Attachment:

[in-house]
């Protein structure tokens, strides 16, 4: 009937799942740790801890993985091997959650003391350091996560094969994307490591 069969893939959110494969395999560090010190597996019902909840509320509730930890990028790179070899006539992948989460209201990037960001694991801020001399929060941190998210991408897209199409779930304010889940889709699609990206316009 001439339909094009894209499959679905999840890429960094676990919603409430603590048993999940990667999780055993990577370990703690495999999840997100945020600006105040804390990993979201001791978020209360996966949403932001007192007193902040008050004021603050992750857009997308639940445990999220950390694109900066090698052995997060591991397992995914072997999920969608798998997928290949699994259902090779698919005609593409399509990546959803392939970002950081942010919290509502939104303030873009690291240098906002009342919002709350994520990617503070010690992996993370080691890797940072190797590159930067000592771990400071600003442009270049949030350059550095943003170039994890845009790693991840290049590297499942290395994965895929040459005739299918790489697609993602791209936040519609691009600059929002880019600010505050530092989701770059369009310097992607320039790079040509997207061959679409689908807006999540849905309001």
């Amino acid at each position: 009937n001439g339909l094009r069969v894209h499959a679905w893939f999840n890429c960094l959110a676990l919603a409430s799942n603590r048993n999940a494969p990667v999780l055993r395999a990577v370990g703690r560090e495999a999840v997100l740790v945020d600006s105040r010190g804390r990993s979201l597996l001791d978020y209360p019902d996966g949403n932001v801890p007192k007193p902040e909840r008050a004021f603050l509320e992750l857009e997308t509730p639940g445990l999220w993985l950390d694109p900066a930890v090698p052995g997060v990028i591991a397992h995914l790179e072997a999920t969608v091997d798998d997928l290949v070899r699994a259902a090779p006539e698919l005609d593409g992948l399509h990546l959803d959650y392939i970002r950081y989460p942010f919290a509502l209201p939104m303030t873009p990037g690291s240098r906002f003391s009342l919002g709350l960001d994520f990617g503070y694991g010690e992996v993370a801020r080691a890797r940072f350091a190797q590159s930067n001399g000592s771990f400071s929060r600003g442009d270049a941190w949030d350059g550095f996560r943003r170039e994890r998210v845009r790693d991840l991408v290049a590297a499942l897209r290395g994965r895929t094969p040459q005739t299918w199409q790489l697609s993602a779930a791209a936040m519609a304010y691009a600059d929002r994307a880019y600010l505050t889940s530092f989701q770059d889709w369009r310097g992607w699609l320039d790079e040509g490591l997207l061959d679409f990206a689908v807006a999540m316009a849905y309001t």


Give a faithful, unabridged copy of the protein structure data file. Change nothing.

[in-house]
């Protein structure tokens, strides 16, 4: 009937799942740790801890993985091997959650003391350091996560094969994307490591 069969893939959110494969395999560090010190597996019902909840509320509730930890990028790179070899006539992948989460209201990037960001694991801020001399929060941190998210991408897209199409779930304010889940889709699609990206316009 001439339909094009894209499959679905999840890429960094676990919603409430603590048993999940990667999780055993990577370990703690495999999840997100945020600006105040804390990993979201001791978020209360996966949403932001007192007193902040008050004021603050992750857009997308639940445990999220950390694109900066090698052995997060591991397992995914072997999920969608798998997928290949699994259902090779698919005609593409399509990546959803392939970002950081942010919290509502939104303030873009690291240098906002009342919002709350994520990617503070010690992996993370080691890797940072190797590159930067000592771990400071600003442009270049949030350059550095943003170039994890845009790693991840290049590297499942290395994965895929040459005739299918790489697609993602791209936040519609691009600059929002880019600010505050530092989701770059369009310097992607320039790079040509997207061959679409689908807006999540849905309001």
């Amino acid at each position: 009937n001439g339909l094009r069969v894209h499959a679905w893939f999840n890429c960094l959110a676990l919603a409430s799942n603590r048993n999940a494969p990667v999780l055993r395999a990577v370990g703690r560090e495999a999840v997100l740790v945020d600006s105040r010190g804390r990993s979201l597996l001791d978020y209360p019902d996966g949403n932001v801890p007192k007193p902040e909840r008050a004021f603050l509320e992750l857009e997308t509730p639940g445990l999220w993985l950390d694109p900066a930890v090698p052995g997060v990028i591991a397992h995914l790179e072997a999920t969608v091997d798998d997928l290949v070899r699994a259902a090779p006539e698919l005609d593409g992948l399509h990546l959803d959650y392939i970002r950081y989460p942010f919290a509502l209201p939104m303030t873009p990037g690291s240098r906002f003391s009342l919002g709350l960001d994520f990617g503070y694991g010690e992996v993370a801020r080691a890797r940072f350091a190797q590159s930067n001399g000592s771990f400071s929060r600003g442009d270049a941190w949030d350059g550095f996560r943003r170039e994890r998210v845009r790693d991840l991408v290049a590297a499942l897209r290395g994965r895929t094969p040459q005739t299918w199409q790489l697609s993602a779930a791209a936040m519609a304010y691009a600059d929002r994307a880019y600010l505050t889940s530092f989701q770059d889709w369009r310097g992607w699609l320039d790079e040509g490591l997207l061959d679409f990206a689908v807006a999540m316009a849905y309001t």